The Purkinje system is part of the fast-conducting ventricular excitation system. The anatomy of the Purkinje system varies from person to person and imposes a unique excitation pattern on the ventricular myocardium, which defines the morphology of the QRS complex of the ECG to a large degree. While it cannot be imaged in-vivo, it plays an important role for personalizing computer simulations of cardiac electrophysiology. Here, we present a new method to automatically model and customize the Purkinje system based on the measured electrocardiogram (ECG) of a patient. A graphbased algorithm was developed to generate Purkinje systems based on the parameters fibre density, minimal distance from the atrium, conduction velocity, and position and timing of excitation sources mimicking the bundle branches. Based on the resulting stimulation profile, the activation times of the ventricles were calculated using the fast marching approach. Predescribed action potentials and a finite element lead field matrix were employed to obtain surface ECG signals. The root mean square error (RMSE) between the simulated and measured QRS complexes of the ECGs was used as cost function to perform optimization of the Purkinje parameters. One complete evaluation from Purkinje tree generation to the simulated ECG could be computed in about 10 seconds on a standard desktop computer. The measured ECG of the patient used to build the anatomical model was matched via parallel simplex optimization with a remaining RMSE of 4.05 mV in about 16 hours. The approach presented here allows to tailor the structure of the Purkinje system through the measured ECG in a patient-specific way. The computationally efficient implementation facilitates global optimization.
Atrial arrhythmias like atrial fibrillation and atrial flutter are a major health challenge in developed countries. Radiofrequency ablation performed via intracardiac catheters is a curative therapy for these reentrant arrhythmias. However, the optimal location of ablation lesions is not straightforward to determine, particularly for complex activation patterns. Thus, a clinical need for tools to intuitively visualize complex activation patterns and to provide a platform to evaluate different ablation strategies in dry runs is apparent. Here, we present a virtual reality system that allows to interactively simulate atrial excitation propagation and place ablation lesions. Our software builds on the IMHOTEP framework for the Unity3D engine and implements a multithreaded model-view-controller design pattern. Excitation propagation is computed using a fast marching approach considering refractoriness. Interactive rewind and playback is supported through a combination of the flyweight pattern for simulation data with complete snapshots for key frames. The system was evaluated in a user study using the HTC ViveTM headset including two controllers. For high fidelity virtual reality interaction, a minimum frame rate of 60 per second is required. In a biatrial anatomical model comprising 36,059 nodes (Figure 1), even complex activation patterns with multiple wavefronts could be simulated and rendered down to 2x slow motion (1 sec activation sequence displayed during 2 sec wall time) on a desktop machine. Results of the user study suggest added value regarding the comprehension of arrhythmias and ablation options and very good intuitiveness of the user interface requiring almost no teach-in. The virtual reality tool is ready to be used for educational purposes and prepared to import personalized models supporting diagnosis and therapy planning for atrial arrhythmias in the future.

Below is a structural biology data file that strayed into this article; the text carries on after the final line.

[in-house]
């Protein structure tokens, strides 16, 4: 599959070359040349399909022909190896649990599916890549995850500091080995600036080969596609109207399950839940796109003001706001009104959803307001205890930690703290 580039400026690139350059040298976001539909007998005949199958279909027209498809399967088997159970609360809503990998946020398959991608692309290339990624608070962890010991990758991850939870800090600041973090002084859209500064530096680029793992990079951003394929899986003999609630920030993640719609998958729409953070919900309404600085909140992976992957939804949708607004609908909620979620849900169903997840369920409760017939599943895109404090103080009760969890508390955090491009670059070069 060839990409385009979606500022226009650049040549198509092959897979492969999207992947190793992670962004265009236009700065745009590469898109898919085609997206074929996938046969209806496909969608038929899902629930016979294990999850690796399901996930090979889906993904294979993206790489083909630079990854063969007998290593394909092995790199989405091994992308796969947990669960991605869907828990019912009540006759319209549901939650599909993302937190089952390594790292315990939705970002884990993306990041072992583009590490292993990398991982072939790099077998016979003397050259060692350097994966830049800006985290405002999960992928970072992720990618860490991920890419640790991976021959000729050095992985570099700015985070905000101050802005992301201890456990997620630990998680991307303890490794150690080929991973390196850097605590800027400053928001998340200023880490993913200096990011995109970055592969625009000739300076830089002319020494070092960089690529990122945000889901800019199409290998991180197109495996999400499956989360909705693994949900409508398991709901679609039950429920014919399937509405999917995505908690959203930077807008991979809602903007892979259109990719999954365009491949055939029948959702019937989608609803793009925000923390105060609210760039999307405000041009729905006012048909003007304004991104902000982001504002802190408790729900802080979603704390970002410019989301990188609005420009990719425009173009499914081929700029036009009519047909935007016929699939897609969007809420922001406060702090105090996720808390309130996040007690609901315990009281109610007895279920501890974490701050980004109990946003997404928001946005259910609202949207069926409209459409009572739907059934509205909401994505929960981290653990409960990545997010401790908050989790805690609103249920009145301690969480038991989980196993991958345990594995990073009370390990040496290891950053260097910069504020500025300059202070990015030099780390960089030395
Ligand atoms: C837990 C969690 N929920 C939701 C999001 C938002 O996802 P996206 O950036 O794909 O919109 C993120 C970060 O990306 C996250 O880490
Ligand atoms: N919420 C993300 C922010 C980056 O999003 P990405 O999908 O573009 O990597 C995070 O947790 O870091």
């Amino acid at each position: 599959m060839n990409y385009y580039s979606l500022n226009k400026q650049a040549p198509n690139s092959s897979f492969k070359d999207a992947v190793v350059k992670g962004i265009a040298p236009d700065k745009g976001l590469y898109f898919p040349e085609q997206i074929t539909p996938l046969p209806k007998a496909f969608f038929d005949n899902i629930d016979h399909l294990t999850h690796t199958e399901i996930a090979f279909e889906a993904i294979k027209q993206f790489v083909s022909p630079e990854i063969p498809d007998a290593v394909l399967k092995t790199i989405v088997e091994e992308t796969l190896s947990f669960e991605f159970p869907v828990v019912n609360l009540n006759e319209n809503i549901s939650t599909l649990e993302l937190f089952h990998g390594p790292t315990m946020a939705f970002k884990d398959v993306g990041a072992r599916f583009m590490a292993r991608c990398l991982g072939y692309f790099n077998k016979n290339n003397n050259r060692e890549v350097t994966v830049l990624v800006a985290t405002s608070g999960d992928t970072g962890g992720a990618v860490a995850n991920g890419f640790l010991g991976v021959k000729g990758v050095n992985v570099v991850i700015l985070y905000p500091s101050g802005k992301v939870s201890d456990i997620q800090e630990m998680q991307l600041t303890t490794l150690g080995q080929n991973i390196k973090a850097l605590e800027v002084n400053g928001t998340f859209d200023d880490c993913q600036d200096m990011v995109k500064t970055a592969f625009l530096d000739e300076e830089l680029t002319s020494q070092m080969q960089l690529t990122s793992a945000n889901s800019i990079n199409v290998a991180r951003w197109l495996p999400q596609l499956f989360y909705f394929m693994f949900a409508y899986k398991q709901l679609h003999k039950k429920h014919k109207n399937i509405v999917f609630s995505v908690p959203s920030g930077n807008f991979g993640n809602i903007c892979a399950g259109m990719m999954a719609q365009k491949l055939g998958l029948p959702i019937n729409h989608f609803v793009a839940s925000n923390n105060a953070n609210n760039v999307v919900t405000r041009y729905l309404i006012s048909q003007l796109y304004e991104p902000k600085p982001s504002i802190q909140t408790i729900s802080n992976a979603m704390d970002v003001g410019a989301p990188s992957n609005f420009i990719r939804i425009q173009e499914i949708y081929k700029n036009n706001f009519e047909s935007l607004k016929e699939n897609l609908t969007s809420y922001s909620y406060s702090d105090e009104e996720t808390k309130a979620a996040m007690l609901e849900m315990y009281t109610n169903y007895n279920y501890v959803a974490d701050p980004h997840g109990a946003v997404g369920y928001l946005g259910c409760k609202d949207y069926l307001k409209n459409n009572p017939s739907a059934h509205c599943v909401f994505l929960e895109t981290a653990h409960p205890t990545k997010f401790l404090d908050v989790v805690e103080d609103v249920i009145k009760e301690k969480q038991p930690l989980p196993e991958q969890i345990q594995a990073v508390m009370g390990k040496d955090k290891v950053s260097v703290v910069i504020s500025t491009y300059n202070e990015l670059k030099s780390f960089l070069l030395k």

Diagnosis of atrial flutter caused by ablation of atrial fibrillation is complex due to ablation scars. This paper presents an approach to replicate the clinically measured flutter circuit in a dynamic computer model. In a first step, important anatomical features of the flutter circuit are extracted manually based on the clinical measurement. With the help of this information, the electrical excitation propagation is simulated on the atrial geometry using the fast marching method. The simulated flutter circuit is used to estimate the global and local conduction velocity by approximating it iteratively. The parameterized flutter simulation is supposed to support the physician during diagnosis and treatment of atrial flutter.
Student Theses (2)
E. Poremba. VR-gestützte, atriale Ablationsplanung durch interaktive Simulation der Erregungsausbreitung mittels Fast Marching (FaMaS-VR). Institut für Anthropomatik, Karlsruher Institut für Technologie (KIT). Masterarbeit. 2017
E. Poremba. Implementation of a fast simulation C++ framework for the computation of vulnerability to artial arrhythmias using the Fast Marching Algorithm. Institute of Biomedical Engineering, Karlsruhe Institute of Technology (KIT). Bachelorarbeit. 2013